Five thousand years ago there may be many gaps in the historical record, fifty years ago there may be so much information that it is virtually impossible for a single historian to digest the material.
Physical evidence from the past may provide firm evidence for what "really happened". Thus an archaeological dig of a battlefield may reveal a wealth of information about the type ammunition used, the number of dead and even the type of food that the armies were eating. However, even with a wealth of physical evidence, the historian's task is to place it in context. Thus, what does the type of food that was eaten by an army mean to the overall reality of what was occurring at a time
Another difficulty with discovering "what really happened" is that the historian needs to decide from whose viewpoint are the occurrences being seen. The traditional, "great man" view of history, which tells of the happenings that occurred to Kings, Queens, Emperors, Presidents, Prime Ministers . . . . that is very different from a history of the ordinary or poor people. The latter may be virtually unaware of what is happening at the national level, while the former may ignore the plight of most of the people that they rule. So "what really happened" depends upon the point of view being taken. "Happening" is a multiple occurrence and has multiple dimensions according to the different groups and individuals being considered.
In more recent history, the historian faces the challenge of having perhaps too much information. For example, a historian studying the assassination of President John F Kennedy will find hundreds of thousands of documents at his disposal. Indeed, a historian could go through a lifetime reading all the documentation and never come to an end. Thus, rather than trying to piece together the past from scattered and incomplete knowledge, the historian needs to select from among that knowledge. A degree of selection may also lead to a degree of bias as the historian is almost bound to choose those documents and sources that are of most interest to him or which support a preconceived notion regarding an event.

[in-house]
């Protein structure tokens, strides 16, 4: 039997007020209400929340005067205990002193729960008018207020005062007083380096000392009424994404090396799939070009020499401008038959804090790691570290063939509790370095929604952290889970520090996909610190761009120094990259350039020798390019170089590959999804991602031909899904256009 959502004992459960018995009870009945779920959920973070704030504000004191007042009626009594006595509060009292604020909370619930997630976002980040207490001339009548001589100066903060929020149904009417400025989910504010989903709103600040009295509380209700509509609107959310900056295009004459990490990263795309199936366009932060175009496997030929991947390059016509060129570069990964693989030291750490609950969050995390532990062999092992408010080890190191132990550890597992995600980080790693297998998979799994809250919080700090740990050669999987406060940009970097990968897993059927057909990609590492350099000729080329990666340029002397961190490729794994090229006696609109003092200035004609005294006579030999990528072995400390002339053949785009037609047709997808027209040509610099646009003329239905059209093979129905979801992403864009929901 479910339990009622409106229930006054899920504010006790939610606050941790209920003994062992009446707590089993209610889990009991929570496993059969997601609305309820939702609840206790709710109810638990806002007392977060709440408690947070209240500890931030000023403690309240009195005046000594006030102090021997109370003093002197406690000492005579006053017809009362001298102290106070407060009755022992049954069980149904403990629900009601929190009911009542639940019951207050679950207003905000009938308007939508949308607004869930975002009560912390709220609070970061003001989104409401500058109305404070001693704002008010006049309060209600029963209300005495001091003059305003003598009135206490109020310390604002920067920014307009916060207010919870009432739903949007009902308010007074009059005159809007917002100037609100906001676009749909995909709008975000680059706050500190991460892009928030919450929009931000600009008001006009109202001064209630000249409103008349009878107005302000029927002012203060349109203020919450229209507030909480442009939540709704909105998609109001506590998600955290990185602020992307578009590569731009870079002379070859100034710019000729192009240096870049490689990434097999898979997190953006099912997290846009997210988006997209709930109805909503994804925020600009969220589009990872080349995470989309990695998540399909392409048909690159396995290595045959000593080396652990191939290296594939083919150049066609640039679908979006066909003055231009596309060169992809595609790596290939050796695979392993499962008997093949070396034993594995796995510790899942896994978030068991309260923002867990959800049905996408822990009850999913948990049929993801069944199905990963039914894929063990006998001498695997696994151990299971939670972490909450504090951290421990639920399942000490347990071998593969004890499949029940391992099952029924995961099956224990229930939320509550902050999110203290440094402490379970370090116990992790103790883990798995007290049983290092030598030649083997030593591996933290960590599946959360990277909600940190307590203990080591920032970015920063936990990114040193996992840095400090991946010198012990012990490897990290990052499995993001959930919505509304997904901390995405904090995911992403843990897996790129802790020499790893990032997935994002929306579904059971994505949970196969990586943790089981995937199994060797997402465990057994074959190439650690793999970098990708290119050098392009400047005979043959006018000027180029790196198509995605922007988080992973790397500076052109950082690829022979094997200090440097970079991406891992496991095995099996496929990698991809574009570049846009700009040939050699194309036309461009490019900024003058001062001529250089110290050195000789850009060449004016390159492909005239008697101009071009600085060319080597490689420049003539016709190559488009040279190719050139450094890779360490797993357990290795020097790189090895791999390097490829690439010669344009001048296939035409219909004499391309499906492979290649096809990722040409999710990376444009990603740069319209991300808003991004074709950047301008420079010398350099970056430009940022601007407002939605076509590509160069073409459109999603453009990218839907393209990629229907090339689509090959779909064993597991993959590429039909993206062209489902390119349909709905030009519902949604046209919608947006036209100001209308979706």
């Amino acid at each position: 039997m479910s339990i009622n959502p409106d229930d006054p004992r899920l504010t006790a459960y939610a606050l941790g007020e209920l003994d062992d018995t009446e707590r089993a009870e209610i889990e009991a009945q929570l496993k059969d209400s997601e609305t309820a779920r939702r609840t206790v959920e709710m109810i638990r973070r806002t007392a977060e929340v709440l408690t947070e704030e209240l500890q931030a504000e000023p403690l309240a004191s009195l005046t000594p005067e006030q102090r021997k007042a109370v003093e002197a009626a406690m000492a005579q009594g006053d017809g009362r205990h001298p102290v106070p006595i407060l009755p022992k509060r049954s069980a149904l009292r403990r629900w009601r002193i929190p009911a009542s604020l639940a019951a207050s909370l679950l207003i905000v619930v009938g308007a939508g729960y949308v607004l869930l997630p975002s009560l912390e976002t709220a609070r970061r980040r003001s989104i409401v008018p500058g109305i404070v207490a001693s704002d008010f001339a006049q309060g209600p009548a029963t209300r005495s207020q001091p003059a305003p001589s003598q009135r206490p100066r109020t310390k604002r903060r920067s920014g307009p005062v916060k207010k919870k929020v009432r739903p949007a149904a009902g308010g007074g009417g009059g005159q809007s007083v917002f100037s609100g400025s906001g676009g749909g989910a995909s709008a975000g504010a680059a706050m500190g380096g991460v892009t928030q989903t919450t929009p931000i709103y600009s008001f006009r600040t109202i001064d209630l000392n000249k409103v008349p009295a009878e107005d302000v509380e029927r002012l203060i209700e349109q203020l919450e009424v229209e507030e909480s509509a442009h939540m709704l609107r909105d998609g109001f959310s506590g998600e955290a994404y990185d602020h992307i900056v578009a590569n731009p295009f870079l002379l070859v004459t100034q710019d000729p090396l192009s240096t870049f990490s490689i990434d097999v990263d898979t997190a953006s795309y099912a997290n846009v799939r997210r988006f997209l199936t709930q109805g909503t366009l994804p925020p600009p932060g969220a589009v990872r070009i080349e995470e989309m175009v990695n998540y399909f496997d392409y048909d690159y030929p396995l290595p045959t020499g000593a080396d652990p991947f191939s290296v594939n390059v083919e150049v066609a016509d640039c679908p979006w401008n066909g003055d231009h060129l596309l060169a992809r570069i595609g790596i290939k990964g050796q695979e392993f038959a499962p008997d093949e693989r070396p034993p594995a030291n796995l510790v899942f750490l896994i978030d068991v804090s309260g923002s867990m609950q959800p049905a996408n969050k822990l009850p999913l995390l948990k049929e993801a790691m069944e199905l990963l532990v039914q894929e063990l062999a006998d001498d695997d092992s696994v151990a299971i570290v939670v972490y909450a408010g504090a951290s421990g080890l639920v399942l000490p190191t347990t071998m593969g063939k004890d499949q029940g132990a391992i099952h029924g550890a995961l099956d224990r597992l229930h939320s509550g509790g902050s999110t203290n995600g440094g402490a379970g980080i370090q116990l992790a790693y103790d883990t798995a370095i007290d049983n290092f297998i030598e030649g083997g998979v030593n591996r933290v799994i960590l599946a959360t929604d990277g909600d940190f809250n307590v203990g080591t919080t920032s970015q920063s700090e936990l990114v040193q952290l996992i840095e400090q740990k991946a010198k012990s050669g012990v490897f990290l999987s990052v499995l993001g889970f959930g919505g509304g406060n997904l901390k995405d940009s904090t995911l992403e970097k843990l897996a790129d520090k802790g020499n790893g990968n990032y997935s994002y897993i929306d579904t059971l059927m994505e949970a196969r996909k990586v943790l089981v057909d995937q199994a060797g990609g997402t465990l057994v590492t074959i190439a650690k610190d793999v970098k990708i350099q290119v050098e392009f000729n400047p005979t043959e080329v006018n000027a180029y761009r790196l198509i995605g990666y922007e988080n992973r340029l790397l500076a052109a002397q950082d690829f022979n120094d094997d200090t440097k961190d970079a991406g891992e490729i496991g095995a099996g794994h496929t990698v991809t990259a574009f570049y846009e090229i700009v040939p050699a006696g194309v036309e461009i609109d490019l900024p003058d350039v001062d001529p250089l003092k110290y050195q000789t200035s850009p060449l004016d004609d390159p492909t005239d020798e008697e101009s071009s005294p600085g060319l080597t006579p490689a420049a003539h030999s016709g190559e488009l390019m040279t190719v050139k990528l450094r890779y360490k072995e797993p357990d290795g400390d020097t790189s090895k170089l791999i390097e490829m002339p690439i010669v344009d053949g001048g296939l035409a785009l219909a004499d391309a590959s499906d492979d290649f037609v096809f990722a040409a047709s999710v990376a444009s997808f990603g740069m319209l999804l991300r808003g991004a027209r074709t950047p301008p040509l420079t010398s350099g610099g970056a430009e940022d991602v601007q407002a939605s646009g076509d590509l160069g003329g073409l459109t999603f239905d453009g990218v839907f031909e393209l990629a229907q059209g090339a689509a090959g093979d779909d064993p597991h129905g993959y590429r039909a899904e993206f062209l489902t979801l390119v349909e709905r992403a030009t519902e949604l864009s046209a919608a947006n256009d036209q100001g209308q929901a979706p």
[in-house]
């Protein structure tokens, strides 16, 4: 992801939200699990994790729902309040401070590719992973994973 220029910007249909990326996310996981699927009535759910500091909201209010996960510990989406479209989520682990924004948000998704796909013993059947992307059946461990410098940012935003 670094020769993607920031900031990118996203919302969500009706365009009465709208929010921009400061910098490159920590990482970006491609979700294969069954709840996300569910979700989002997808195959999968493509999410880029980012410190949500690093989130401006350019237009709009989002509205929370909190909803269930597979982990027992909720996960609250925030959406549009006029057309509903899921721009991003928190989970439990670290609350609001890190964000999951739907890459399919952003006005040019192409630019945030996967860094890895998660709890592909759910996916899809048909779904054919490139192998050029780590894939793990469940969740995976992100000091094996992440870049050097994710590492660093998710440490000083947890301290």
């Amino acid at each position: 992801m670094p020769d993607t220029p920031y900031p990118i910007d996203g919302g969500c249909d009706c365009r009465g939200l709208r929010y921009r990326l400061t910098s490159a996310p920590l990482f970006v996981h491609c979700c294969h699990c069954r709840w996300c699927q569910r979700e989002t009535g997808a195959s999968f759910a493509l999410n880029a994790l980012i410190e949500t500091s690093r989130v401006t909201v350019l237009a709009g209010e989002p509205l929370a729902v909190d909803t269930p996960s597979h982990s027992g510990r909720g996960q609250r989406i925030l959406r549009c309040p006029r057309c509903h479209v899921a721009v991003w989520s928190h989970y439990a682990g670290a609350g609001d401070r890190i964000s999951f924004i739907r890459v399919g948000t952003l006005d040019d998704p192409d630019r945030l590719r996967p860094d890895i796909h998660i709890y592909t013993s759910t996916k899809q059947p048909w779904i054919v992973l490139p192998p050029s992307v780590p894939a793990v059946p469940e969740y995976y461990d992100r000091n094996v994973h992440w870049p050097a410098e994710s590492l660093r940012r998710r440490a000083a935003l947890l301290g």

2. To what extent can a historian be objective
A historian should at least try to be as objective as possible, but absolute objectivity is impossible. Thus the first task is to not 'judge" the historical period or figure being considered by the standards of your own time. Considering a figure such as Henry VIII through the eyes of the ethics and standards of the Twenty-First Century is both futile and debilitating to the historical process. A King (or an ordinary man) should be considered within the context of his time in order to understand what, how and why things occurred.
In recent years the so called "new history" has often tried to re-interpret historical events according to the standards of today. Thus Feminist history seeks to explore the subjugation and oppression of women, gay history does the same for gay people etc. While a lot of fascinating scholarship appears within these genres of history, the actual sense of the place and time being considered often becomes lost within the ideological vigor of the historian. Such historians often seem to pride themselves on the fact that they are not being objective.
To be fair, those proponents of new history would suggest that traditional historians are just as un-objective through their uncritical analysis of patriarchal, sexist, homophobic societies. The new historians claim that not to